Rock formations underneath Pacific Ocean could change our understanding of early Earth

Kiwi scientists now have a new perspective on what Earth looked like when it was still a young planet.
Kiwi scientists now have a new perspective on what Earth looked like when it was still a young planet. Photo credit: Getty Images.

By Simon Lamb and Cornel de Ronde for The Conversation

Our world may seem fragile, but Earth has been around for a very long time. If we ventured far back into the past, would we reach a time when it looked fundamentally different?

The answer lies in some of the earliest extensive relics of Earth’s surface, found in a remote corner of southern Africa’s highveld – a region known to geologists as the Barberton Greenstone Belt.

The geological formations in this region have proved difficult to decipher, despite many attempts. But our new research has shown the key to cracking this code lies in geologically young rocks laid down on the seafloor of the Pacific Ocean off the coast of New Zealand.

This has opened up a new perspective on what our planet looked like when it was still young.

Our work began with a new, detailed geological map (by Cornel de Ronde) of part of the Barberton Greenstone Belt. This has revealed a fragment of the ancient deep seafloor, created some 3.3 billion years ago.

There was, however, something very strange about this seafloor, and it has taken our study of rocks laid down in New Zealand, at the other end of the Earth’s long history, to make sense of it.

We argue that the widely held view of the early Earth as a hotter place, free of earthquakes and with a surface so weak it was unable to form rigid plates is wrong.

Instead, the young Earth was continually rocked by large earthquakes, triggered as one tectonic plate slid beneath another in a subduction zone as part of plate tectonics – just like New Zealand today.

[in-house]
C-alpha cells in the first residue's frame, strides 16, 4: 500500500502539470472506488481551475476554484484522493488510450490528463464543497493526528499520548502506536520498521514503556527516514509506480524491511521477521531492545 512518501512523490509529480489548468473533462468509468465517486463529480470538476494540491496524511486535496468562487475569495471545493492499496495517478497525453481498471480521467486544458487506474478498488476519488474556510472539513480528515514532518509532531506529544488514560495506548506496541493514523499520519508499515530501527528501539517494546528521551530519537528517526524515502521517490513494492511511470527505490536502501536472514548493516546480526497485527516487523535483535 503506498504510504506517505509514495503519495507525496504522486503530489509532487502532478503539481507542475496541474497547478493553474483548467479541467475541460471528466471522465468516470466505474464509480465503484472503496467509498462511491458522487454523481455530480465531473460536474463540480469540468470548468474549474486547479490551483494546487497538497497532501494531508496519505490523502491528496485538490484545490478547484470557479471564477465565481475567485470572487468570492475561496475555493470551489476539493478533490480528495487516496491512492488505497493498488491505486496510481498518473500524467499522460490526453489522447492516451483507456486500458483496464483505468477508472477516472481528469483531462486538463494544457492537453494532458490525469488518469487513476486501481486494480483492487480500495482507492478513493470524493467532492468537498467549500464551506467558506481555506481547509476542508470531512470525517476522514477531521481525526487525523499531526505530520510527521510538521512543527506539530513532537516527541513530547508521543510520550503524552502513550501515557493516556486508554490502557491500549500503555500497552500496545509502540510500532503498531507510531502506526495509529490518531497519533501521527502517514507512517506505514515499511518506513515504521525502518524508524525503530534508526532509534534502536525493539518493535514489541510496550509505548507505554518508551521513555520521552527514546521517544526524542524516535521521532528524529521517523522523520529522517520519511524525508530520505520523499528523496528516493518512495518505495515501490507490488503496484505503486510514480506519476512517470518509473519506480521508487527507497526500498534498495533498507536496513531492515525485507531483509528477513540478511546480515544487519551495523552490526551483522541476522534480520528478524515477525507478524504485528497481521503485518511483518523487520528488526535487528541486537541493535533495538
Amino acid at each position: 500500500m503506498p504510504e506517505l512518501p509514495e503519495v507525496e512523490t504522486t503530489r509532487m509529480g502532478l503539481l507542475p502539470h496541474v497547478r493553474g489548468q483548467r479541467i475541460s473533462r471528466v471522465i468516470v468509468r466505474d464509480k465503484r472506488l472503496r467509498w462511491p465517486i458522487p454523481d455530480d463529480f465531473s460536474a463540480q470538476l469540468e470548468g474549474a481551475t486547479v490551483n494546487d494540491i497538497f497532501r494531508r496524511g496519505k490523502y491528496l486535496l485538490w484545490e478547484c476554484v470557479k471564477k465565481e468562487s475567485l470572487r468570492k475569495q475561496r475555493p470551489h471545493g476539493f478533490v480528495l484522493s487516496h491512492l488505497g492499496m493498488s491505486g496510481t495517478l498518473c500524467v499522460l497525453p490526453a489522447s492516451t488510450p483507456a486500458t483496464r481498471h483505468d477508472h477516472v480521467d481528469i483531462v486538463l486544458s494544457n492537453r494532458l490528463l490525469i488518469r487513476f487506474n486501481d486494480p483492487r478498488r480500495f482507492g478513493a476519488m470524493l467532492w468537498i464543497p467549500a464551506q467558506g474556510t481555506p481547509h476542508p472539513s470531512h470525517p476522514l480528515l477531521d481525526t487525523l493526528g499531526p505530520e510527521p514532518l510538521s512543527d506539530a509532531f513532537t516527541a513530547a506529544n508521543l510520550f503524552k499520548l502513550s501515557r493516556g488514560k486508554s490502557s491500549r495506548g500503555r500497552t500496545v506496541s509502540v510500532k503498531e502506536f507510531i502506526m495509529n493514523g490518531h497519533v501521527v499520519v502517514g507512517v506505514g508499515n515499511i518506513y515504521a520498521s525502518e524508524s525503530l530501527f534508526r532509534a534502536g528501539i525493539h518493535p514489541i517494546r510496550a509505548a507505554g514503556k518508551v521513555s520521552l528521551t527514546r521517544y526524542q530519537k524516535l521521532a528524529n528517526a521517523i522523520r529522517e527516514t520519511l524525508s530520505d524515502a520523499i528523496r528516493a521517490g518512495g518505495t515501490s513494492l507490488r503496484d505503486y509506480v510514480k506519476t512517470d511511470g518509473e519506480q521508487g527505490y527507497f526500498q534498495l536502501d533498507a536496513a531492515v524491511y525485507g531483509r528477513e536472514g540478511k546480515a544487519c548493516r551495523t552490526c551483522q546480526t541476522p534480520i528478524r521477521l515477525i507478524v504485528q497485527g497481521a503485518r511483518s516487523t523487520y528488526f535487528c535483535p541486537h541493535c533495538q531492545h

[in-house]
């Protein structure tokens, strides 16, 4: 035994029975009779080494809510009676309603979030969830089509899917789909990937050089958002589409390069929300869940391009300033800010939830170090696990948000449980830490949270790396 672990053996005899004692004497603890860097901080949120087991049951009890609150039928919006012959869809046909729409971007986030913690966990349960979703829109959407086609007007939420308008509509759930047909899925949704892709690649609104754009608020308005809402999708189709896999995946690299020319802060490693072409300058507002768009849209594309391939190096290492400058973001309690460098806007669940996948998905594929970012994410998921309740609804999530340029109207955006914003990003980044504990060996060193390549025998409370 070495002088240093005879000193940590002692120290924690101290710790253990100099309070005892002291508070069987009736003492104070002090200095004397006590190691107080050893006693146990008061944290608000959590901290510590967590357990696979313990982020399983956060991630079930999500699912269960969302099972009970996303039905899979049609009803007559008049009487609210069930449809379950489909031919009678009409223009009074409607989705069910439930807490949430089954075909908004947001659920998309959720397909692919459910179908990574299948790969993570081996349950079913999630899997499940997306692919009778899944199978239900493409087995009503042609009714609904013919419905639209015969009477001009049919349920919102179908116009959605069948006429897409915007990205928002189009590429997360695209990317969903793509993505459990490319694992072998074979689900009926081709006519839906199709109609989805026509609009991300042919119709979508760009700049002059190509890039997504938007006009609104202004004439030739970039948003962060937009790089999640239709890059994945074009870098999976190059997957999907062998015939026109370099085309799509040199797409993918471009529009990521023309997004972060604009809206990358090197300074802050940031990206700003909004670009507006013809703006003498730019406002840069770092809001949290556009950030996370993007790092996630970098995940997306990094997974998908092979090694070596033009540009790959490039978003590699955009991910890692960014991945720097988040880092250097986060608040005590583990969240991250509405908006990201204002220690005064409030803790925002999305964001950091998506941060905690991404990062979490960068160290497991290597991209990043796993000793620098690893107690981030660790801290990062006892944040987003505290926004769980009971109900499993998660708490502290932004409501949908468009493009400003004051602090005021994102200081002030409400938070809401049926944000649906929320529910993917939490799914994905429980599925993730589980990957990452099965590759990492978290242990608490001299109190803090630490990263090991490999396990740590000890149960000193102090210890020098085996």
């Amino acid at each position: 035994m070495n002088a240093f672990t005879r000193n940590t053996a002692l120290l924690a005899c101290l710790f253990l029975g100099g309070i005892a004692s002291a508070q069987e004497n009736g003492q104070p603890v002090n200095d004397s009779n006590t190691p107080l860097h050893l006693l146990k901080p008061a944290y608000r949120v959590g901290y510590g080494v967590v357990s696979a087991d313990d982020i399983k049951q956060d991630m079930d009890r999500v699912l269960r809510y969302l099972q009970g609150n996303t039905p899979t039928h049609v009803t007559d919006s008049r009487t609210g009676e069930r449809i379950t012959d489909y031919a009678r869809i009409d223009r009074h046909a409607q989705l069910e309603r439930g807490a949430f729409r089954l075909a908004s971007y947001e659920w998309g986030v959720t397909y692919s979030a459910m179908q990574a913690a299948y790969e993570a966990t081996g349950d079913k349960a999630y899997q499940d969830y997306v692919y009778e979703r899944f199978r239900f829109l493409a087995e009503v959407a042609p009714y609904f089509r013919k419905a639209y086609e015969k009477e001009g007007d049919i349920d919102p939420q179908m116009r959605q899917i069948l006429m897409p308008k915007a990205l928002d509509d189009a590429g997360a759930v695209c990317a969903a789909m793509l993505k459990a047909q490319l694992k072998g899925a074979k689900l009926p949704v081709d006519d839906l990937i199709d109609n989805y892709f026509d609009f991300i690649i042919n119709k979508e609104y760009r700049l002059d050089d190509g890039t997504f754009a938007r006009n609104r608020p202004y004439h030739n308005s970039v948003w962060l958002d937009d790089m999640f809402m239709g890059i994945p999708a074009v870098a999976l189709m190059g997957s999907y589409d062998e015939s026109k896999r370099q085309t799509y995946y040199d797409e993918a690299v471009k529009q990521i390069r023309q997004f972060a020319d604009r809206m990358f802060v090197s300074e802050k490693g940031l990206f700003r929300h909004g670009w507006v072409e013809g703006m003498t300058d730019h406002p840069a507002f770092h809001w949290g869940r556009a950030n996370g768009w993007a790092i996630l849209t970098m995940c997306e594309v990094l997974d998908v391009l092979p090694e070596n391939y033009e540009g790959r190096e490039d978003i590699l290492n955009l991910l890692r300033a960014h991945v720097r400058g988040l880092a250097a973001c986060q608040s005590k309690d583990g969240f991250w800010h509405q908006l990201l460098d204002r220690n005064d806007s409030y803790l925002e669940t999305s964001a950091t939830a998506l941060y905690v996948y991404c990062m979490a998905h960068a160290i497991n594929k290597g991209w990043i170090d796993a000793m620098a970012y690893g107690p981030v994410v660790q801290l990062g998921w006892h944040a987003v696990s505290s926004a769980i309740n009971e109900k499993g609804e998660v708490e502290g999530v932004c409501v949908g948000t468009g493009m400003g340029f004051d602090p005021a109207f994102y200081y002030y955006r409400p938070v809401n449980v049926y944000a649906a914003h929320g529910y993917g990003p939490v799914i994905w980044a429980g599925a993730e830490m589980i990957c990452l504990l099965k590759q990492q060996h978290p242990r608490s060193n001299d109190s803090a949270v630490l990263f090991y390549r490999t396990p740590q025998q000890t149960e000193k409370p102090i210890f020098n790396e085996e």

Jumbled rocks

Geologists have long found it hard to interpret the ancient rocks of the Barberton Greenstone Belt.

Layers that formed on land or in shallow water – for example, beautiful crystals of barite that had crystallised as evaporites, or the remains of bubbling mud pools – are found sitting on top of rocks that accumulated on the deep seafloor. Blocks of volcanic rock, chert, sandstone and conglomerate lie topsy turvy and jumbled up.

We realised this map looked remarkably similar to a geological map (by Simon Lamb) made of the aftermath of much more recent submarine landslides. These were triggered by great earthquakes along New Zealand’s largest fault, the megathrust in the Hikurangi subduction zone.

The bedrock is made of a jumble of sedimentary rocks, originally laid down on the seafloor off the coast of New Zealand some 20 million years ago. This region lay on the edges of the deep oceanic trench, where the Pacific tectonic plate is sliding down in a subduction zone triggering frequent large earthquakes.

The rocks in New Zealand are the key to reading the geological record in the Barberton Greenstone Belt.

What was once thought to be untranslatable turns out to be a remnant of a gigantic landslide containing sediments deposited both on land or in very shallow water, jumbled with those that accumulated on the deep seafloor.

The importance of this lies in the fact that New Zealand’s geological record is uniquely created by the profound effects of large earthquakes in a subduction zone. This is still happening today, most recently in November 2016, when the magnitude 7.8 Kaikoura earthquake set off vast submarine landslides and debris avalanches that flowed down into deep water.

We found the oldest record of these earthquakes, hidden in the highveld of southern Africa.

The key to other mysteries

Our work may have unlocked other mysteries, too, because subduction zones are also associated with explosive volcanic eruptions.

In January 2022, Tonga’s Hunga Tonga-Hunga Ha’apai volcano erupted with the energy of a 60 Megaton atomic bomb, sending a vast cloud of ash into space. Over the next 11 hours, more than 200,000 lightning strikes flashed through this cloud.

In the same volcanic region, underwater volcanoes are erupting an extremely rare type of lava called boninite. This is the closest modern example of a lava that was common in the early Earth.

The vast amounts of volcanic ash found in the Barberton Greenstone Belt may be an ancient record of similar volcanic violence. Perhaps the associated lightning strikes created the crucible for life where the basic organic molecules were forged.

Hidden deep in the south-west Pacific are echoes of our planet not long after it was created. They provide unexpected clues about the origins of the world we know today, and possibly life itself. The key to this turns out to be the subduction of tectonic plates.

Simon Lamb is an Associate Professor in Geophysics, Te Herenga Waka (Victoria) University of Wellington.

Cornel de Ronde is a Principal Scientist at GNS Science.

- The Conversation